Part of Istanbul’s ancient city walls collapsed in the Sulukule neighborhood in the early morning of July 15, Istanbul Municipality’s Cultural Heritage Director Murat Polat said.
“The 10 kilometers-long ancient Istanbul walls that have been a growing problem anyways are now crumbling,” Polat said.
The collapse was the second in the past month and a half, as another part in Topkapı had crumbled on May 3.
Noting that the municipality’s Cultural Heritage Directorate received permission to perform a partial renovation only after the collapse, the director slammed the restoration work that was done on the walls under the ruling Justice and Development Party (AKP).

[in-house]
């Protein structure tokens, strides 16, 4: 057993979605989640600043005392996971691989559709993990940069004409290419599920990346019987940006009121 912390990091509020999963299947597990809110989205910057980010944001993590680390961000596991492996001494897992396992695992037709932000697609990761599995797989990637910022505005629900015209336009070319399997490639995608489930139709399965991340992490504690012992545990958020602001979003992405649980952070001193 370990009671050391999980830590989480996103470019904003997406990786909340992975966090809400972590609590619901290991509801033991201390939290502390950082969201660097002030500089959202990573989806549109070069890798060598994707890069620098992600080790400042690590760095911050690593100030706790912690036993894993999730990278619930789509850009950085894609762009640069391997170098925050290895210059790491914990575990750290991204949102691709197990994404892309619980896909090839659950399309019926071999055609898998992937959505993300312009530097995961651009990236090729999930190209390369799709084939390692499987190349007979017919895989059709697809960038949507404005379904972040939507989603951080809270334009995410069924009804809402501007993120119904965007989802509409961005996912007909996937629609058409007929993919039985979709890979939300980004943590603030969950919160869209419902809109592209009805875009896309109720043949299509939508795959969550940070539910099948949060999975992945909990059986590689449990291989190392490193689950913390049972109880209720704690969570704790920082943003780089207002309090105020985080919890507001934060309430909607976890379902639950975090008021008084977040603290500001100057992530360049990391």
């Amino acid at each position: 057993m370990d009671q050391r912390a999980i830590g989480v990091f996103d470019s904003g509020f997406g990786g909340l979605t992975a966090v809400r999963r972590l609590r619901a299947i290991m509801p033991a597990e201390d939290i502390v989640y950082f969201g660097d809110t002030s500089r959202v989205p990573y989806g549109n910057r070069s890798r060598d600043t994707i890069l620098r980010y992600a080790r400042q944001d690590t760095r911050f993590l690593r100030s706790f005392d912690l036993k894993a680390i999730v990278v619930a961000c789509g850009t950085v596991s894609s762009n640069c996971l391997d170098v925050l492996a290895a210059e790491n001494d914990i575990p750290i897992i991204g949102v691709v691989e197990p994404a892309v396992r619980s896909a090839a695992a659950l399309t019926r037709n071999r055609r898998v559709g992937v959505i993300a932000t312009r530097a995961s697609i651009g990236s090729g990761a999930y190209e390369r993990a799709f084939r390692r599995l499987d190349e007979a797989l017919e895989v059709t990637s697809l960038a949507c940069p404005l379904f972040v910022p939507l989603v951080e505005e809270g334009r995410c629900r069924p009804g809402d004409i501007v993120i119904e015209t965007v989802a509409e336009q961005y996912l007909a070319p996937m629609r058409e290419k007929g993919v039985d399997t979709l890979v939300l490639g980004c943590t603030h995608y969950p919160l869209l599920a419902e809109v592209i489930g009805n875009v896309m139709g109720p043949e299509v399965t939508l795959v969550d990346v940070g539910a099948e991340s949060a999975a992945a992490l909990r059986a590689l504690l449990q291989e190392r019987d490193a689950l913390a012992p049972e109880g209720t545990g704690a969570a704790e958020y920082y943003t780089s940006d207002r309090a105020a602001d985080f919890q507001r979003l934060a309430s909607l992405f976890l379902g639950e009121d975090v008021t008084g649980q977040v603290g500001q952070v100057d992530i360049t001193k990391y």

“Preservation isn’t putting on a show of great surgical intervention or setting up huge construction sites. Preservation can only be achieved through patient, preventative work,” Polat said.
The director said that they would work tirelessly to protect the ancient walls and that they would keep the public informed about the progress.
Dating back to the fourth and fifth centuries, the walls originally surrounded the ancient city of Constantiople, which sat on what is known today as the Historical Peninsula by the Golden Horn.